Cross posted for OhioDaily’s Bill Sloat at The Daily Bellwether
Sounds like a silly quirk in the income tax rules that needed reform. Ohio is making residents who receive federal and state college-assistance grants pay incomes taxes on the money that is spent for room, board and meal plans. Books and tuition are exempt. The room and board tax takes cash away from families who have shown in grant applications they need every cent possible for their college education. Two state reps, Democrat Dale Mallory of Cincinnati and Republican Timothy Derickson of Oxford, have proposed a targeted cut that ends the income tax on federal Pell Grants and Ohio College Opportunity Grants.
House Bill 419 was filed this week and already has drawn broad support — 14 Republicans and 13 Democrats are signed on as cosponsors. Derickson has told lawmakers that students don’t have any say in how the grants are administered by the colleges, which means they don’t get to choose if their aid package is used on tuition or fees for room and board. Lawmakers said the targeted tax cut would not take much of an impact on the state budget, but would help students and their families whittle down college costs.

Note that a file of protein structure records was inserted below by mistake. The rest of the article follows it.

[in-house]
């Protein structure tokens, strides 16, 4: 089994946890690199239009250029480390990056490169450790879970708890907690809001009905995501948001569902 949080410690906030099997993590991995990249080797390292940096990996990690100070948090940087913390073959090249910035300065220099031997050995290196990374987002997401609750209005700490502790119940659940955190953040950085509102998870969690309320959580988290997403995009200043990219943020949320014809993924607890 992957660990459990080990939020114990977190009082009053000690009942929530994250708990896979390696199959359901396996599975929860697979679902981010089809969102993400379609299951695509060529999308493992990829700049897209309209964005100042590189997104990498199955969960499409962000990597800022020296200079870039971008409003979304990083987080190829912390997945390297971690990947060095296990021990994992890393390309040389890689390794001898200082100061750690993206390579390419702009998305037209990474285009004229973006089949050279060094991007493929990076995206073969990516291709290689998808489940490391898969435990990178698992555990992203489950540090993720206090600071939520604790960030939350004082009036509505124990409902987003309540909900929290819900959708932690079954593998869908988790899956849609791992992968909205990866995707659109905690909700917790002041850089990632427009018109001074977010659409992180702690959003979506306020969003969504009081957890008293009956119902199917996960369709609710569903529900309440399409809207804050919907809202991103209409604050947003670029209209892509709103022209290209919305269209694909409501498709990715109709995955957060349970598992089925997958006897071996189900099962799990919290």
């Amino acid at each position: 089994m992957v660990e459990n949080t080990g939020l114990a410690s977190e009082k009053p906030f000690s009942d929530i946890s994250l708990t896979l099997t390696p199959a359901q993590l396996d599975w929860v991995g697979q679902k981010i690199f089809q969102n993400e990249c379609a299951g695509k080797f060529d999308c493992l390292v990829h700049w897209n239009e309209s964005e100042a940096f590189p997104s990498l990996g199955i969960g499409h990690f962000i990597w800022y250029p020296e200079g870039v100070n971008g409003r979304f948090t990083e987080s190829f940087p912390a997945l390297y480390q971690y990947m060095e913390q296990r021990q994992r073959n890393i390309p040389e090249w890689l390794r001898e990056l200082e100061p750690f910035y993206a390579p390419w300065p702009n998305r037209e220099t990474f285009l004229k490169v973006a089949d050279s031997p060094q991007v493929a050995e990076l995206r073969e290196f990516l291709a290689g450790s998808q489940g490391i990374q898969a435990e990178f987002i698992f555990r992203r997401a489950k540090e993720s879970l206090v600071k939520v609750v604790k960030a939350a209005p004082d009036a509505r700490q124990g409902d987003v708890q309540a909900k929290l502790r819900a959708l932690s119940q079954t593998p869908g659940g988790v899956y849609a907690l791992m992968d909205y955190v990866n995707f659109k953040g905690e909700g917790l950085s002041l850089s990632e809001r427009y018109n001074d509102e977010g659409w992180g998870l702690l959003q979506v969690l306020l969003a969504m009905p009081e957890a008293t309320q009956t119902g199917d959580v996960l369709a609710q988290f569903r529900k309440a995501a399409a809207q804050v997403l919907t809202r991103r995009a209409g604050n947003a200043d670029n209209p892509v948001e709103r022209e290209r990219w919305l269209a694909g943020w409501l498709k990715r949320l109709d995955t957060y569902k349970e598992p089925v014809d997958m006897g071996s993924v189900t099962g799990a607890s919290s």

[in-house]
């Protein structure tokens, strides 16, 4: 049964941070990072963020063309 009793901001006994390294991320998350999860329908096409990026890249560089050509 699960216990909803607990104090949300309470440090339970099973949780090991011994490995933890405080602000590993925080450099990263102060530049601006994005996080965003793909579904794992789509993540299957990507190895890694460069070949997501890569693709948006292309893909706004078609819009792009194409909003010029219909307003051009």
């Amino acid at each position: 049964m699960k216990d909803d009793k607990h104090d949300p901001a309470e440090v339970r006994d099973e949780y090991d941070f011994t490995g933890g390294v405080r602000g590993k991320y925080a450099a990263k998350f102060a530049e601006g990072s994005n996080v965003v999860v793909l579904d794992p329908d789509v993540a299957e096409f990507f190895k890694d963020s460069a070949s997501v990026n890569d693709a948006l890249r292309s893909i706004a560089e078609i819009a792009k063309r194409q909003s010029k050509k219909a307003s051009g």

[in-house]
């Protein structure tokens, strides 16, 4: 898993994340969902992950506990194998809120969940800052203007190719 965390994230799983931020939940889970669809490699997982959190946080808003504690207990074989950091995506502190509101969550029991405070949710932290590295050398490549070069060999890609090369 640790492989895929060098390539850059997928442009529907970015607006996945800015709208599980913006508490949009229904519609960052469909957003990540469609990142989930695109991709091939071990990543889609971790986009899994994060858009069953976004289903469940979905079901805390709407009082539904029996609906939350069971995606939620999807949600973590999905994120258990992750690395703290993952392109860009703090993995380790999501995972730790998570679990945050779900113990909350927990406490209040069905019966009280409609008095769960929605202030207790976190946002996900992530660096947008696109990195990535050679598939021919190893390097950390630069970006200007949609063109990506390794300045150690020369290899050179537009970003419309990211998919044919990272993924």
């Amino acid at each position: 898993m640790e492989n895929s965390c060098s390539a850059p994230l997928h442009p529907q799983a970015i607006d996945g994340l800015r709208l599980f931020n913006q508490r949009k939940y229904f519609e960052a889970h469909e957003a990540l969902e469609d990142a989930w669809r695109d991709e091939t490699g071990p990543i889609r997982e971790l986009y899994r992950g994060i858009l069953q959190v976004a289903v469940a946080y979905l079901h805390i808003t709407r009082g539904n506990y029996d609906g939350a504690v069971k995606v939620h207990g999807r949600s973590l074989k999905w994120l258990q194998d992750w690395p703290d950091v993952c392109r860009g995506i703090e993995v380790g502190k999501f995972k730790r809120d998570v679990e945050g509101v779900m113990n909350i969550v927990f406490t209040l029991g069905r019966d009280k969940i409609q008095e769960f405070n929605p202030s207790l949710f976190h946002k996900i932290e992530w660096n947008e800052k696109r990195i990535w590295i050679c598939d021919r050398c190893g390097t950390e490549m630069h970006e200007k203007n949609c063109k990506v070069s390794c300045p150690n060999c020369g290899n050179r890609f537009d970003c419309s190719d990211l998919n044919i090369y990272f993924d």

Pell grants are based on income levels, the lower the income the more the grant. At the University of Cincinnati, the financial aid office reports Pell Grants range from $976 to $5,350. College Opportunity grants range from $1,008 at state campuses to $2,256 at private schools.
While lawmakers are moving in the right direction with HB 419, they ought to consider taking another whack at the tax code: Dump the sales tax on college textbooks. Students who buy over the Internet don’t pay the sale tax. Those who buy at the bookstores on campus or off-campus are charged 6.5% of the sales price in Hamilton County (it would vary county to county across Ohio). In Cincinnati, for example, $400 worth of textbooks comes with $26 in sales taxes. Over the course of four years to a degree, sales taxes could reach $300, and probably more. Repealing the sales tax would be a boost to level the field between local booksellers and their Internet competitors (good for businesses here), and would help students and their families by reducing college costs.